The former is most concisely defined as the quality or state of being conscious or aware of something. Yet, if there is to be a deep and intersectional analysis of what is missing in this westernized fallacy, then any well-intentioned perspective ought to dig further. On those grounds, mindfulness can then be duly defined as the ability to live in, and consequently embody, presence, while still fully acknowledging the past, and creating an ever-revolutionary future. For the activist, fighter, theorist cannot just have one or two of these temporal attributes, being that any couplet of the three will serve insufficient in making real, hopefully tangible, change. If the actor chooses the past and the now, they have the benefit of the rear view mirror but suffer with a dirty windshield. Meaning, they never ask the question “Where are we going,” because they are swallowed up by where the world has been and is now. Nonetheless, the actor that prefers past and future is not better off. This individual, perhaps the most common, is continually railing forward, never stopping, never breathing, never thriving in the strength of stillness. Lastly, the human that pairs the now with the future has the capacity to fail two-fold. They either dismiss the progress that has been made by past changemakers or wipe away, in a apathetic, passive manner, the crude acts inflicted upon people of color, women, and other disadvantaged groups. To be all at once in a conglomerate that adjusts for specificity is to be concurrently in a state of empowerment, mindfulness, and peace. A necessary footing for the overthrow of western dichotomy.

The latter, a necessity for a coexistence of adjectives viewed as repellent magnets, is equally vast, murky, and fundamental to the furthering of a more inclusive ideology. In the current social order, the following adjectives are deemed as feminine, unnecessary, and oxymoronic when placed together, and thus are not licensed to coexist: global, empathetic, transcendent, individualistic, oxymoronic, intersectional, contextual, historical, and cultural. If thrown together into a structure in which all of the parts stay whole and are able to mingle, these modifiers would foster an environment that rejects a dichotomous view of social phenomena and delves into an oxymoronic perspective which posits “here” as a transcendent term to be at once idiosyncratic and inclusive.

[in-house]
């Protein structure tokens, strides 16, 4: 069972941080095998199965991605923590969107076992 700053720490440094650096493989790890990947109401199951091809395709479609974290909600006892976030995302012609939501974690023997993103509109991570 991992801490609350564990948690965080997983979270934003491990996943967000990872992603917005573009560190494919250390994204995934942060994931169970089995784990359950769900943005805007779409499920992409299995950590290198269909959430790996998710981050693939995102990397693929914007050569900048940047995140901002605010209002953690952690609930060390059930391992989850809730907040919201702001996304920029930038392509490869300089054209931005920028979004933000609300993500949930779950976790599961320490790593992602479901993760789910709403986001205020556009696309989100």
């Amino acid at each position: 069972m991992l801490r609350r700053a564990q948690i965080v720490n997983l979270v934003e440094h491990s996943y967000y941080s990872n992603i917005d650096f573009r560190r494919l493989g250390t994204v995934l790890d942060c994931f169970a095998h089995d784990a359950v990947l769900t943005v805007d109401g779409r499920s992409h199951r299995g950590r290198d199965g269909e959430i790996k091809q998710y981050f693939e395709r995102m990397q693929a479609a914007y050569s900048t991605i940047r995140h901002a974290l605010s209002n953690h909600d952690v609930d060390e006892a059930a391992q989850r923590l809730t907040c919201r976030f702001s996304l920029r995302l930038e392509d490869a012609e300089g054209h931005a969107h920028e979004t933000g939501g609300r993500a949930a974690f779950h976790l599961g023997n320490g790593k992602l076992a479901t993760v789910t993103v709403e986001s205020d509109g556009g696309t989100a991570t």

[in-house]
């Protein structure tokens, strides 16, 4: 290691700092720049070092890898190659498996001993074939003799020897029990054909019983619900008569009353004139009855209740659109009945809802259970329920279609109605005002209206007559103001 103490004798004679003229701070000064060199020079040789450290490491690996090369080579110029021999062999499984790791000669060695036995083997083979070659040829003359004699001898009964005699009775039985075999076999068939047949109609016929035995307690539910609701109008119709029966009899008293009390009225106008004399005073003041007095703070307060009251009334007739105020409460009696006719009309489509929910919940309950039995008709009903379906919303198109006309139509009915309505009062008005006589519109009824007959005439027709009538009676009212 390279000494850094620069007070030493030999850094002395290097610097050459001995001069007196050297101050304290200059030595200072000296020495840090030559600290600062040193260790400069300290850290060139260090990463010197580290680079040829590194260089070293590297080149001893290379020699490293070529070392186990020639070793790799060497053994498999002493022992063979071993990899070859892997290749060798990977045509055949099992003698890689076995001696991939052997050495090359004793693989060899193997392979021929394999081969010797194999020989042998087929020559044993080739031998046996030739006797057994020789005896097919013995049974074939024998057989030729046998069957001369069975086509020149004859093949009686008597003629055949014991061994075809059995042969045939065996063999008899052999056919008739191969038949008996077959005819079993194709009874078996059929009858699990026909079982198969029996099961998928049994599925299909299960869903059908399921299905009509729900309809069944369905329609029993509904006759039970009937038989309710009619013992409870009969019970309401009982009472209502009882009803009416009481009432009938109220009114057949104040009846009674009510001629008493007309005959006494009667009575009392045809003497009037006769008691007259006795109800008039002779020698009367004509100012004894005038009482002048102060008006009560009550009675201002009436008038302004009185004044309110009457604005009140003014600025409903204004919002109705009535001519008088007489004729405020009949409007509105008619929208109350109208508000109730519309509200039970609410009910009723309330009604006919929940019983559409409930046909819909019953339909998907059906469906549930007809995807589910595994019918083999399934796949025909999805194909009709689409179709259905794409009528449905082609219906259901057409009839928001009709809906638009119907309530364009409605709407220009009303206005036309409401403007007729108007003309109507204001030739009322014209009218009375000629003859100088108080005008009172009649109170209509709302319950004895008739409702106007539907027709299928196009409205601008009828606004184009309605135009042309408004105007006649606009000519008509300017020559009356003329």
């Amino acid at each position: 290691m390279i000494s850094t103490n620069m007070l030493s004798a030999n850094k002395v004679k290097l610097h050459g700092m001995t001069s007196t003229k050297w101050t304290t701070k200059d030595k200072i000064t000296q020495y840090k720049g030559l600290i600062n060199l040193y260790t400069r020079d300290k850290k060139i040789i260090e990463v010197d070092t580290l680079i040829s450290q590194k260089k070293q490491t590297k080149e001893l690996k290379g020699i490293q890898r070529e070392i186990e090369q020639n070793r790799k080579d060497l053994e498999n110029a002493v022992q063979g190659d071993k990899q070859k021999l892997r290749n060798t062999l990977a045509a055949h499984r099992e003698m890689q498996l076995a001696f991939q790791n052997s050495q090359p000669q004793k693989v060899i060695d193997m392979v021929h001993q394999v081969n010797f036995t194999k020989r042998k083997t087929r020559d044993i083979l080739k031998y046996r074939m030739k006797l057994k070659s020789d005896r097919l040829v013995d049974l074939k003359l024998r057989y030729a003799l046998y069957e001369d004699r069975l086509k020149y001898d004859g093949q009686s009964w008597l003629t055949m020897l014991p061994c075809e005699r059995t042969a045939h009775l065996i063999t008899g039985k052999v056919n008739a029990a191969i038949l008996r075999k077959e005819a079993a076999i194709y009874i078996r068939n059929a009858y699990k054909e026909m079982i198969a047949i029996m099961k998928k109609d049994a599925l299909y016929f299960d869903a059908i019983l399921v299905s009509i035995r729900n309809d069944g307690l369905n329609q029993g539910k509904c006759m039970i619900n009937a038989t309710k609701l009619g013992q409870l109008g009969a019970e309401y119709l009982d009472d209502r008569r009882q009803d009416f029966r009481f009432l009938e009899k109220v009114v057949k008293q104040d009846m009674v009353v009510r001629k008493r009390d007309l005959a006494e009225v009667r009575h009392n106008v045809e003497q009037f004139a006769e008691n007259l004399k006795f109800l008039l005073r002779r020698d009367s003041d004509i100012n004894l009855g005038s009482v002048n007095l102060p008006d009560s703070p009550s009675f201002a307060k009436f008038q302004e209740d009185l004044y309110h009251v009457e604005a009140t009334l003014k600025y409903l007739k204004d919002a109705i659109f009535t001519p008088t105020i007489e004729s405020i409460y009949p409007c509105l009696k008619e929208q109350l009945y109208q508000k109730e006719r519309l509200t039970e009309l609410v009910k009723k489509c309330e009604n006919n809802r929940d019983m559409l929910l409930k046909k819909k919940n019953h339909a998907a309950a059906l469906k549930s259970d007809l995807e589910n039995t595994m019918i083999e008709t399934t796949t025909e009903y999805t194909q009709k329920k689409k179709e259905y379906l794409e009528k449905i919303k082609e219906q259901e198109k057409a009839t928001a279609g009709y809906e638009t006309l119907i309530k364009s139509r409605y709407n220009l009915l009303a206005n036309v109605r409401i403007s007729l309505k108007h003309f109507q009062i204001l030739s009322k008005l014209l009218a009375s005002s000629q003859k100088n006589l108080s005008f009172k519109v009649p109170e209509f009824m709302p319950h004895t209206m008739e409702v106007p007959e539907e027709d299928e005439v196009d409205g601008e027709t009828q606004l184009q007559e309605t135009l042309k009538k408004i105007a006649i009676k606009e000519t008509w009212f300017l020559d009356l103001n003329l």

Mohanty, Chandra Talpade. “Under Western Eyes: Feminist Scholarship and Colonial Discourses.” Feminist Review, no. 30, 1988, p. 61., doi:10.2307/1395054.

Mohanty, Chandra Talpade. “Under Western Eyes: Feminist Scholarship and Colonial Discourses.” Feminist Review, no. 30, 1988, p. 61., doi:10.2307/1395054.

Susan Gal, “A Semiotics of the Public/Private Distinction,” differences: A Journal of Feminist Cultural Studies 13(1): 77-95, 2002.

“Uses of the Erotic: The Erotic as Power.” Sister Outsider: Essays and Speeches, by Audre Lorde, Crossing Press, 2015.

hooks, bell. Feminist Theory: from Margin to Center. South End Press, 2010.

Wagner, Marsden. Born in the USA: How a Broken Maternity System Must Be Fixed to Put Women and Children First. University of California Press, 2008.

Smith, Andrea, and Winona LaDuke. Conquest: Sexual Violence and American Indian Genocide. Duke University Press, 2015.

Leave a Reply

Fill in your details below or click an icon to log in:

WordPress.com Logo

You are commenting using your WordPress.com account. Log Out /  Change )

Twitter picture

You are commenting using your Twitter account. Log Out /  Change )

Facebook photo

You are commenting using your Facebook account. Log Out /  Change )

Connecting to %s